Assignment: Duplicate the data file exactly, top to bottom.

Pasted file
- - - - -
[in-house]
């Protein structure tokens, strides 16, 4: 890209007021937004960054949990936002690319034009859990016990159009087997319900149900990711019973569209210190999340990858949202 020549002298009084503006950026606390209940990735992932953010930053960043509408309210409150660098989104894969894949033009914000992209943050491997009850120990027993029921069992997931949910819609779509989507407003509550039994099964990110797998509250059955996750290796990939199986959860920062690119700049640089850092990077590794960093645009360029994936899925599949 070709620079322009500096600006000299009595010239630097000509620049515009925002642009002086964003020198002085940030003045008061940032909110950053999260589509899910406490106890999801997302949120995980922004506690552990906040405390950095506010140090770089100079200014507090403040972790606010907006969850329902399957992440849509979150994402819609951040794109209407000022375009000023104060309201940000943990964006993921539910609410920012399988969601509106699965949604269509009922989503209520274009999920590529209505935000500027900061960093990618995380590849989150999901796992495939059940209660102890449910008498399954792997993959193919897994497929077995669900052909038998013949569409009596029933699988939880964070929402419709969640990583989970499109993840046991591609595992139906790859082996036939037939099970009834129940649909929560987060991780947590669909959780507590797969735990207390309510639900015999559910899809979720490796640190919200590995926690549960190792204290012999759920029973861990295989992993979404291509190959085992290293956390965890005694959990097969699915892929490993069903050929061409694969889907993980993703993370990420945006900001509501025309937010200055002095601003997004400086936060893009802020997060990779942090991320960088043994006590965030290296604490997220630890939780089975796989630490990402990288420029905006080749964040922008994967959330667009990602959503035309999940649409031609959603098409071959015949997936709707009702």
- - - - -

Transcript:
[in-house]
């Protein structure tokens, strides 16, 4: 890209007021937004960054949990936002690319034009859990016990159009087997319900149900990711019973569209210190999340990858949202 020549002298009084503006950026606390209940990735992932953010930053960043509408309210409150660098989104894969894949033009914000992209943050491997009850120990027993029921069992997931949910819609779509989507407003509550039994099964990110797998509250059955996750290796990939199986959860920062690119700049640089850092990077590794960093645009360029994936899925599949 070709620079322009500096600006000299009595010239630097000509620049515009925002642009002086964003020198002085940030003045008061940032909110950053999260589509899910406490106890999801997302949120995980922004506690552990906040405390950095506010140090770089100079200014507090403040972790606010907006969850329902399957992440849509979150994402819609951040794109209407000022375009000023104060309201940000943990964006993921539910609410920012399988969601509106699965949604269509009922989503209520274009999920590529209505935000500027900061960093990618995380590849989150999901796992495939059940209660102890449910008498399954792997993959193919897994497929077995669900052909038998013949569409009596029933699988939880964070929402419709969640990583989970499109993840046991591609595992139906790859082996036939037939099970009834129940649909929560987060991780947590669909959780507590797969735990207390309510639900015999559910899809979720490796640190919200590995926690549960190792204290012999759920029973861990295989992993979404291509190959085992290293956390965890005694959990097969699915892929490993069903050929061409694969889907993980993703993370990420945006900001509501025309937010200055002095601003997004400086936060893009802020997060990779942090991320960088043994006590965030290296604490997220630890939780089975796989630490990402990288420029905006080749964040922008994967959330667009990602959503035309999940649409031609959603098409071959015949997936709707009702």